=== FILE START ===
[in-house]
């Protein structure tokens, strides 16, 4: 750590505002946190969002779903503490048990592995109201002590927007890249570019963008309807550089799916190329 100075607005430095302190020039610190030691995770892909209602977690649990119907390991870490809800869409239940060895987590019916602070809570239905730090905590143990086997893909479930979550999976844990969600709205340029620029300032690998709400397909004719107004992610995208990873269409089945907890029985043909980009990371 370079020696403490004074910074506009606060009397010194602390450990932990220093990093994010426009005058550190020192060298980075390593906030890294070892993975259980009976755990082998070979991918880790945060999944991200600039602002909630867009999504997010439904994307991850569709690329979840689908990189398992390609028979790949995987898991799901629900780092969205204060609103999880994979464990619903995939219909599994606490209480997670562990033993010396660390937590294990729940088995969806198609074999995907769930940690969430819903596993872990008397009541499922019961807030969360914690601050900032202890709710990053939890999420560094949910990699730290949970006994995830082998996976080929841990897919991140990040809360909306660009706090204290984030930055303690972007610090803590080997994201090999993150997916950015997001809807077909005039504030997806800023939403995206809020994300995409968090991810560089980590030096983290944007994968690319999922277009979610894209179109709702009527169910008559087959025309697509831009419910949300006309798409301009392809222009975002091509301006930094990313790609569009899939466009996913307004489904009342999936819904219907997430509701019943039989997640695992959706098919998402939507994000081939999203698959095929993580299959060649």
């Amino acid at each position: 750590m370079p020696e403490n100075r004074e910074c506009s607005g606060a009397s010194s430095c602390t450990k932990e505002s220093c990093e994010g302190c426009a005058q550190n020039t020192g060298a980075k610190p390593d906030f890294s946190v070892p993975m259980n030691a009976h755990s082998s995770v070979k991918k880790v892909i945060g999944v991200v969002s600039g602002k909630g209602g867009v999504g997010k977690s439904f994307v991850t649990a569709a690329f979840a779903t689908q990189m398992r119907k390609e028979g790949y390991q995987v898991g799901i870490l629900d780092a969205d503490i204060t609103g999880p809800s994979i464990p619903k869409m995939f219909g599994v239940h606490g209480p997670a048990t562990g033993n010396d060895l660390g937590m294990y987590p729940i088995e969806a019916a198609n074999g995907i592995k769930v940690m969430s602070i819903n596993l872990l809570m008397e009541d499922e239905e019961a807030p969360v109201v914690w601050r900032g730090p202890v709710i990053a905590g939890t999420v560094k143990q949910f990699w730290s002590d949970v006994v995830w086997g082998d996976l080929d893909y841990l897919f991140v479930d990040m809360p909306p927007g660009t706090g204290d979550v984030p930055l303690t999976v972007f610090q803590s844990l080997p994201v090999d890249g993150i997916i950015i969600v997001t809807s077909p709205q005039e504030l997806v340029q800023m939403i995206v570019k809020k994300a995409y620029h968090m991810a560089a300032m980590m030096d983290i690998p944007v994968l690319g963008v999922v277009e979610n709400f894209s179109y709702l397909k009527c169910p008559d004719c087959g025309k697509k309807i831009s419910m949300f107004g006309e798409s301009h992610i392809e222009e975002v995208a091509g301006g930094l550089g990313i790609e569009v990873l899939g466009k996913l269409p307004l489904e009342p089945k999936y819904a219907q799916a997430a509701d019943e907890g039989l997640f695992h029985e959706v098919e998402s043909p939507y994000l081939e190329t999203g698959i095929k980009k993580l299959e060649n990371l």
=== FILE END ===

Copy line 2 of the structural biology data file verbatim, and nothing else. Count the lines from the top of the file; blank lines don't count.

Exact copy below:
């Protein structure tokens, strides 16, 4: 750590505002946190969002779903503490048990592995109201002590927007890249570019963008309807550089799916190329 100075607005430095302190020039610190030691995770892909209602977690649990119907390991870490809800869409239940060895987590019916602070809570239905730090905590143990086997893909479930979550999976844990969600709205340029620029300032690998709400397909004719107004992610995208990873269409089945907890029985043909980009990371 370079020696403490004074910074506009606060009397010194602390450990932990220093990093994010426009005058550190020192060298980075390593906030890294070892993975259980009976755990082998070979991918880790945060999944991200600039602002909630867009999504997010439904994307991850569709690329979840689908990189398992390609028979790949995987898991799901629900780092969205204060609103999880994979464990619903995939219909599994606490209480997670562990033993010396660390937590294990729940088995969806198609074999995907769930940690969430819903596993872990008397009541499922019961807030969360914690601050900032202890709710990053939890999420560094949910990699730290949970006994995830082998996976080929841990897919991140990040809360909306660009706090204290984030930055303690972007610090803590080997994201090999993150997916950015997001809807077909005039504030997806800023939403995206809020994300995409968090991810560089980590030096983290944007994968690319999922277009979610894209179109709702009527169910008559087959025309697509831009419910949300006309798409301009392809222009975002091509301006930094990313790609569009899939466009996913307004489904009342999936819904219907997430509701019943039989997640695992959706098919998402939507994000081939999203698959095929993580299959060649």